Hammonton Lights

The fields adjacent to the St. Joseph football field fill up with parked cars at higher attendance games, forcing people to park in the neighborhood around the field. This photo shows parking at a 2007 game.

Provided by Dolores Salvo

HAMMONTON — The Planning Board voted 6-1 with one abstention Wednesday to approve St. Joseph High School’s request to install lights on its Wood Street football field so it can hold night games there.

About 50 people came out for the meeting, most in support of the plan. But a handful of residents of the quiet neighborhood expressed concern about safety issues. Although there were fewer opponents to the lighting plan than supporters at the meeting, the opponents dominated the public portion of the meeting with questions about safety.

One of them, Dolores Salvo, a resident of Second Street, said the school has mismanaged the athletic fields by failing to get proper permits for work done on the site.

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For years, the St. Joseph Wildcats have been the only team in the Cape Atlantic League without a lighted field and the ability to host night games.

If the school gets permission to install the lights, they are expected to be installed in time for the 2014 season.

Police Chief Robert Jones testified in favor of the lighting plan, but stressed that he will keep a careful eye on safety issues, since about 350 cars will be coming through a small neighborhood for each game on streets with minimal street lighting.

“It’s left at my discretion. If it’s not working we’re going to change it. If it still doesn’t work we’re going to stop it,” said Chief Robert Jones. “But I think it’s going to work. We’ll take baby steps and start with small venues.”

In July, Town Council voted to support a parking and traffic safety plan, created by Marathon Engineering & Environmental Services of Atlantic City, to allow four, 70-foot athletic lights to go up and night games to move forward.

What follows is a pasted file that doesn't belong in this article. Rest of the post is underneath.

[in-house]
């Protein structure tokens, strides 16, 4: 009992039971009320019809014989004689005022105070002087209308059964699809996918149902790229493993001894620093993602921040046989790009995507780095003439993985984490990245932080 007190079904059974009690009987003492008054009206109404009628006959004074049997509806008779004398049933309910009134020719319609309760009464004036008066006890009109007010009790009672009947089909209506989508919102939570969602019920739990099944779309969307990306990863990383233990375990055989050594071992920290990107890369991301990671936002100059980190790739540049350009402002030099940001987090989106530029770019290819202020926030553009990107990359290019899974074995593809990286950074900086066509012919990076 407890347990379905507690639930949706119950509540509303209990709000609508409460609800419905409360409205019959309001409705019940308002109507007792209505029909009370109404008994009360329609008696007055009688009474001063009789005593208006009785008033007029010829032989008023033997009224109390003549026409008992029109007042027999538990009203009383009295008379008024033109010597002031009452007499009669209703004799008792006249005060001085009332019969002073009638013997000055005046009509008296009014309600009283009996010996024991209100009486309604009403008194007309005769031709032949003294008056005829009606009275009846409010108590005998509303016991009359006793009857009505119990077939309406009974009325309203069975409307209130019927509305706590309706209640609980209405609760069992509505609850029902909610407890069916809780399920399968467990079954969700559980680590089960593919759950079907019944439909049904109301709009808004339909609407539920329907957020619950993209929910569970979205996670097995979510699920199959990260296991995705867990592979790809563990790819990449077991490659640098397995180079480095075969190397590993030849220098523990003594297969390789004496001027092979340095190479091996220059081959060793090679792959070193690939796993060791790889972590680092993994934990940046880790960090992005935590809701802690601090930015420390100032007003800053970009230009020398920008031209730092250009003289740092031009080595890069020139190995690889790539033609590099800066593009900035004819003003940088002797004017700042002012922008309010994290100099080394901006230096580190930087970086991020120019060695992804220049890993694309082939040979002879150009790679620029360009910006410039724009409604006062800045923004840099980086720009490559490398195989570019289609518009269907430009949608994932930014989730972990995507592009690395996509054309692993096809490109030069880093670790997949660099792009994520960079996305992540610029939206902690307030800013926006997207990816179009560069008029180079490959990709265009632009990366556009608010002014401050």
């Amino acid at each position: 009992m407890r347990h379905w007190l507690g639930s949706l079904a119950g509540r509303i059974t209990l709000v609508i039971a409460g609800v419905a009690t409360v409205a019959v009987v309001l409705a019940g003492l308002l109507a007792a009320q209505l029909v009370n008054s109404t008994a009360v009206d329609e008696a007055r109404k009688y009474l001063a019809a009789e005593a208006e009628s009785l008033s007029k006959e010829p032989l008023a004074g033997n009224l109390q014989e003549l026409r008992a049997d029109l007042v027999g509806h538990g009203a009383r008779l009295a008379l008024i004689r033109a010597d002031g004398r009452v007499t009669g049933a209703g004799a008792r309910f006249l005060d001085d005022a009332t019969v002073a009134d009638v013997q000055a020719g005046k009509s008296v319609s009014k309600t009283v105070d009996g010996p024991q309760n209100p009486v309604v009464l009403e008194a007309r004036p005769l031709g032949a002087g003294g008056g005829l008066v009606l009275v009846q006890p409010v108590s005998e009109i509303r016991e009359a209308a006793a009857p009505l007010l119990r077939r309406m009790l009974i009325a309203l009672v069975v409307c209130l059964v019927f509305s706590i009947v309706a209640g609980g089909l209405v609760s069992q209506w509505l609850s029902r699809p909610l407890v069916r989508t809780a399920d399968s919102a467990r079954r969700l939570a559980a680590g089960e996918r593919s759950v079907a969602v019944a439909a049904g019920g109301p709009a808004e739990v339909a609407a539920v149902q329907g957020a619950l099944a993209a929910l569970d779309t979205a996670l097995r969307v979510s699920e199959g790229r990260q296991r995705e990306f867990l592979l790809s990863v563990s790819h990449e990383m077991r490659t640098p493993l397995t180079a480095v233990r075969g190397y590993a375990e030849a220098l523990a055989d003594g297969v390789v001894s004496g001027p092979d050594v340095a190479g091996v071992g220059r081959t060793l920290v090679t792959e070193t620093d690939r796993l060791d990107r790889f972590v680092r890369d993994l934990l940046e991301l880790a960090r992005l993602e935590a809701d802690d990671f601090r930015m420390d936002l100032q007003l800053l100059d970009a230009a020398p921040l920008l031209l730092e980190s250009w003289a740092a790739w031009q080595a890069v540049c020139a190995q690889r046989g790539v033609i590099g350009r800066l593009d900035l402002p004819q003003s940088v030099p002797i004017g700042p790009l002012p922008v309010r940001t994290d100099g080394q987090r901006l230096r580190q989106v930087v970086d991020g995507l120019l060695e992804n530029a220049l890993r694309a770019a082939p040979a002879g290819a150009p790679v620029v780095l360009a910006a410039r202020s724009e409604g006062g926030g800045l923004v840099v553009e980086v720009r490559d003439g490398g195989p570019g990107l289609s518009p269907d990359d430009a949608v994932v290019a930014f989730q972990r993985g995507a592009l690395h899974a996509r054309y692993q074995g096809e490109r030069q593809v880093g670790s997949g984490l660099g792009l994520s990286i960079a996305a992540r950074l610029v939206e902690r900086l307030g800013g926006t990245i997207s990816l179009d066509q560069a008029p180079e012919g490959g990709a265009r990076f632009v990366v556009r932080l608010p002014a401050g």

The plan includes banning parking on the streets within two blocks of the athletic complex, and allowing it only on an adjacent grass field that can hold about 350 cars at the playing field near North Second and Wood streets.

Second Street from Fairview to Wood Street would be closed to traffic, becoming in effect a pedestrian walkway, according to testimony by St. Joe’s planner, Lance B. Landgraf Jr., a senior project planner with Marathon Engineering & Environmental Services of Atlantic City.

The school will also pay for at least six police officers to handle traffic and pedestrian safety, and would utilize volunteers from the Wildcatters, a St.Joseph’s booster group, to direct traffic and parking, said Landgraf. Overflow parking would be handled at the Mount Carmel Society parking lot on Third Street, almost a mile away. That lot would also be used for visiting team buses.

Jones said he would support the plan only for games that won’t attract more spectators than on-site parking can handle. Council required that Jones have final say on which games could be played at night.

The drive to install lights began in 2002 when Kathy Simon, of Monroe Township, Gloucester County, started the Spirit of Light LLC, in memory of her son Norman, a St. Joseph graduate and football player who died in a car accident in 2001 at age 24. The group also wanted to memorialize four other alumni and football players who died at young ages by installing lights on the St. Joseph Wildcats' field.

Spirit of Light has since merged with the Red & White Gridiron Club, a booster club for the St. Joseph Wildcats.

St. Joseph High School had long used the Wood Street field for practice and began using it for its game field in 1992, said spokeswoman Anne Liberto. Prior to that it had used the Hammonton High School field for games.

Liberto said the school acquired the Vine Street field, now used as the Wildcats’ practice field, with its 2004 purchase of the former Hammonton Middle School. But that field, with easy access to downtown parking and the right to put lights in guaranteed, needed too much work.

“The Vine Street field was not large enough to be a regulation playing field,” she said. “We would have had to do a major reworking of the site to make it a football field.”

She said the school felt its funds would be better spent renovating the school itself, since it already had a regulation field at Wood Street.

Contact Michelle Brunetti Post:


Worked as a reporter for various weekly newspapers in Ocean, Atlantic and Cape May counties before joining The Press many moons (and editors) ago as a business copy editor. Passionate about journalism, averse to serial commas.

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